There has to be a better way.
Publishing books requires a lot of complicated tools and software that authors need to install, learn, and keep updated. It’s a necessary evil that we all endure. So when my ebook generator released a recent update, I dutifully installed it and reviewed the latest features.
And then my ebooks stopped working.
ALL of them. Fifteen titles over a dozen distributors, all of which have special rules that I had painstakingly ironed out over several years. The update had wiped out critical meta data and borked the files beyond repair.
That was the closest I ever came to crying over publishing. Rejection letters? Nope. Hateful reviews? Nah. But ebook software ruining years of hard work? That broke me.
Thankfully, I work as a programmer. Having lost crucial code over the years, I had a backup system in place and knew how to revert the damage. I deleted the software, wiped the cache, reinstalled an old version, then restored the files from a recent system sync. In the end, I only lost a few days of work.
I was lucky. Most people aren’t.
When something like this happens, it always destroys momentum. I end up in a black hole of optimization, desperately trying to solve a problem that I didn’t know I had. In the end, I lose another week of productivity and sacrifice more sanity to the business side of publishing. And when you have a large library of titles, all of which are published wide, hiccups like this can feel deeply demoralizing.
And then I really hit bottom. On a recent jaunt through the darker side of the industry, I came across this article by author Elle Griffin:
No One Will Read Your Book (And Other Truths About Publishing)
I read the entire thing while nodding and sighing. When I reached the “2.8 percent” part, it damn near broke my spirit.
Two. Point. Eight. That was the spike in book sales during the pandemic, a once-in-a-lifetime opportunity for authors to shine during a global wave of boredom. But it was barely a blip. Meanwhile, streaming and video game companies saw triple-digit spikes and record profits. For authors, that’s a sign of the end times.
This made me realize that I had reached a grim milestone in my author career. I recognized it from my days in the music industry, which revealed itself as a balance shift. I started to hate the industry more than I enjoyed being a musician. I never set foot on stage again. Hell, I was halfway through recording a new album and none of it saw the light of day. I simply stopped what I was doing and walked away.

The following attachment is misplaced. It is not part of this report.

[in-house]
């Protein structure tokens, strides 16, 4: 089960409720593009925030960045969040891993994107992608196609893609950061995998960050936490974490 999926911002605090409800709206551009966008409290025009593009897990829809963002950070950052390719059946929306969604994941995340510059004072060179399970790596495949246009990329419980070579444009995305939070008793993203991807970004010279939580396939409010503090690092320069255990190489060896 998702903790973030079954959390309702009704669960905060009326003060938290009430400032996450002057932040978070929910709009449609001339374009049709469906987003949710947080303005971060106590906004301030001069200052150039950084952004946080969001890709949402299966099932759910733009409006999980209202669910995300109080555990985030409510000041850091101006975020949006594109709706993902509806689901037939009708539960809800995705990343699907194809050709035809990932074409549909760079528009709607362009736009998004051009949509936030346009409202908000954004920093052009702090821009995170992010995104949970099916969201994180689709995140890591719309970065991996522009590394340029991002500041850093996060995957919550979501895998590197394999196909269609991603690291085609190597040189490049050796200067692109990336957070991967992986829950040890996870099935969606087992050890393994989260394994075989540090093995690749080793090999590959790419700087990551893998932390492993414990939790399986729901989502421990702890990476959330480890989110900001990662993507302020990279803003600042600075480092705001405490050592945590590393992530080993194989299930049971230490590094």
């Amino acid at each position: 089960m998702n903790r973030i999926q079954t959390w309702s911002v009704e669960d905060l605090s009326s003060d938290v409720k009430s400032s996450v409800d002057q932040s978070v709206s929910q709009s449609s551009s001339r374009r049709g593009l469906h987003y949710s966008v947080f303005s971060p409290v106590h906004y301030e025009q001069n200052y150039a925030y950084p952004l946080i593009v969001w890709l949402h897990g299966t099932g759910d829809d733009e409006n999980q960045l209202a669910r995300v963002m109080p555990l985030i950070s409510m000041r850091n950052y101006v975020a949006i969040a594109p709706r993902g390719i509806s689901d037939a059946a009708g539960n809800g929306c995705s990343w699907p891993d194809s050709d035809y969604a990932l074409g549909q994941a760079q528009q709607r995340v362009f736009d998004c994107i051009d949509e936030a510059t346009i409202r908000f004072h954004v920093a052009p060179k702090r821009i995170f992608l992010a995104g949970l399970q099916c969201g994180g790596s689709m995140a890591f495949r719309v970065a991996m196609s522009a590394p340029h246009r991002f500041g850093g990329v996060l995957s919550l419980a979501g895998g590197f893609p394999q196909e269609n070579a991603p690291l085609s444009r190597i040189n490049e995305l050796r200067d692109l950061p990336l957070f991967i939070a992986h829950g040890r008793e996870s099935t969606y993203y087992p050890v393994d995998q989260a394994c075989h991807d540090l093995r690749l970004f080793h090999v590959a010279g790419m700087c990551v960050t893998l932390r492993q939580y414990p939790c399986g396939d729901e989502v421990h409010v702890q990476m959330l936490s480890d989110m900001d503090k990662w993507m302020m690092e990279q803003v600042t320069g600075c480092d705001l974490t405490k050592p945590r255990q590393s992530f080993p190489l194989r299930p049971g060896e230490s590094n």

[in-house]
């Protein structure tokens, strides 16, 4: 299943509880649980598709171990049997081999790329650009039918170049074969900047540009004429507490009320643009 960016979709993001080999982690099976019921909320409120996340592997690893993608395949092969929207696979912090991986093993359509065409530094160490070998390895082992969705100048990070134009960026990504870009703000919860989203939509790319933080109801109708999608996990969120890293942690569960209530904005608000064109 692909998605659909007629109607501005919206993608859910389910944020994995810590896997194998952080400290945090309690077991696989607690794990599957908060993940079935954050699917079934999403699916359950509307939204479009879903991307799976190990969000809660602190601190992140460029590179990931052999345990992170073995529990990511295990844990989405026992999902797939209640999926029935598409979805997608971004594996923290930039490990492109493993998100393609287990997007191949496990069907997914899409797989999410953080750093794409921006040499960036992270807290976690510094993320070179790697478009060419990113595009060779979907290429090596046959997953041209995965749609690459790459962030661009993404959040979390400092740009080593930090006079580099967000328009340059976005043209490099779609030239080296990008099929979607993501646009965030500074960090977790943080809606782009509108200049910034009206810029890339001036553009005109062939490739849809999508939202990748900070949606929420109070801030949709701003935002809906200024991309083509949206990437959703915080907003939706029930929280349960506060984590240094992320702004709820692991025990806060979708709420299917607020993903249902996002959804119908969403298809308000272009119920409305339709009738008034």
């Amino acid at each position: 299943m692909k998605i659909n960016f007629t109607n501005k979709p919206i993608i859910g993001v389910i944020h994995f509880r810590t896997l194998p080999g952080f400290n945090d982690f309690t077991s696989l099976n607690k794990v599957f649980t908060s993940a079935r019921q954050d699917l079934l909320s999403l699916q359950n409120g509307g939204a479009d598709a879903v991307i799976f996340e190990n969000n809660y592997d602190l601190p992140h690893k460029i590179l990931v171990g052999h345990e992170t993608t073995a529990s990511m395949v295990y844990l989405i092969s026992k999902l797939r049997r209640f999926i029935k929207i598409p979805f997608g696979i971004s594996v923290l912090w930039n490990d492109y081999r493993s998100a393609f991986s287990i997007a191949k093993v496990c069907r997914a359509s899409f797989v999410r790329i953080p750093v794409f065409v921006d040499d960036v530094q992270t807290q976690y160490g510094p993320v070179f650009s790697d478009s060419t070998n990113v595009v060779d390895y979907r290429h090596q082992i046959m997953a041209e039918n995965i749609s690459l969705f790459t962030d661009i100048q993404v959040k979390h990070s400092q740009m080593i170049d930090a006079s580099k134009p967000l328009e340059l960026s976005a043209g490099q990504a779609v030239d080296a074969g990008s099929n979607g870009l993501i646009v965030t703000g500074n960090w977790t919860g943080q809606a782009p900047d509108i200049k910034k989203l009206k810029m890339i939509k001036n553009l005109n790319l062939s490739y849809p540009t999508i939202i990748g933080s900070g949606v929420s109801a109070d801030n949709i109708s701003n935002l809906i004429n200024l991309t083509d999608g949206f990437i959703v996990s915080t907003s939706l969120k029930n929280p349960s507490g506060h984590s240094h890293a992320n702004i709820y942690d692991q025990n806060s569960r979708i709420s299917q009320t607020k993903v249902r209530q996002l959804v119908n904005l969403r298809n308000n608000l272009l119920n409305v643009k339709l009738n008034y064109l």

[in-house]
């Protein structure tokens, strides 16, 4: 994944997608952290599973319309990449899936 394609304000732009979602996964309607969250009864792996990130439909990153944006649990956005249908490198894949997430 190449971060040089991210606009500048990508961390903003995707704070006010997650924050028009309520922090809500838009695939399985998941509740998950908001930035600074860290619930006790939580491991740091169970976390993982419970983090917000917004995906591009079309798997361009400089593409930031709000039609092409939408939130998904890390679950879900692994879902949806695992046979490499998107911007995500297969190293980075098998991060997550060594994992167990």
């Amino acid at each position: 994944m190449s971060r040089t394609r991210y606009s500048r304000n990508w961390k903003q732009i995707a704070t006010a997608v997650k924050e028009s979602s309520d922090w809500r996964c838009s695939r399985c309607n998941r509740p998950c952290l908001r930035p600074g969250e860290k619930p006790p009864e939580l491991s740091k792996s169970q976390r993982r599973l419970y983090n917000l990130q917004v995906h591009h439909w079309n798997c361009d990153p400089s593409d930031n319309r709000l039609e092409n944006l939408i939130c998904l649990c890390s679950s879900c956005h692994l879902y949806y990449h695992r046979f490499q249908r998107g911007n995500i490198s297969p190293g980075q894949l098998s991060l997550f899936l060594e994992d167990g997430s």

And that’s exactly where I am in publishing.
Thankfully, I haven’t reached the “walking away” part because the “writing” part of my author career still holds interest. I have many works in progress that I continue to develop. I still enjoy sending my newsletter and talking to fans. And not to point out the obvious, but I’m taking the time to write, edit, and publish this blog post. The light is still flickering, but it’s definitely much dimmer than usual.
The fact that a software update brought me to this point is reason enough to fight back. If I had rage-quit every time I lost code to version control, I would have tanked my tech career long before it started. (That’s what beer is for.) It’s such a pitiful way to throw in the towel. I would rather crash into the wall while trying to fix the problem.
The problem is, of course, the current state of the publishing industry. It’s a hopelessly broken system that is in desperate need of a sweeping overhaul.
But as every author can attest, some of the world’s biggest companies are standing in the way. Amazon, the largest distributor by far, is especially hostile towards authors. Look no further than the horrific state of Goodreads. This on top of an ever-changing ecosystem that buries indies, gatekeepers that no longer develop talent, and a hyper-focus on the already famous. It’s the exact same thing that happened to the music industry after Napster.
So how do we fix it?
Given that I’m a programmer first and an author second, I have made several attempts to design better tools. I found some success in creating mods to lessen the burden, but larger and more permanent solutions still elude me. It’s easy to say that we should burn it all down and rebuild, but I think the profiteers may take issue with that.
There needs to be an incentive to invest and compete, but reader pools have been dwindling for decades (while author pools continue to grow). That’s more products for less consumers, which isn’t exactly attractive to venture capital. At the same time, we’re dealing with massive corporations that can crush competitors and sweep costly improvements under the rug. It’s a tale as old as business. The more powerful a company becomes, the less concerned they are with doing right by their customers.
So yeah, the deck is brutally stacked against us.
All that said, I still cling to the hope that there’s better way to publish. There has to be some angle, some pathway, some sleek new method that we have yet to uncover. But if the music industry remains an apt comparison, that hope may die a slow and painful death.
In the meantime, I will keep hunting for a beacon, a signpost, anything to wake us from this nightmare of an industry. Wish me luck, kind reader. Cap’n Zeedub is hoisting the main and sailing into uncharted waters.
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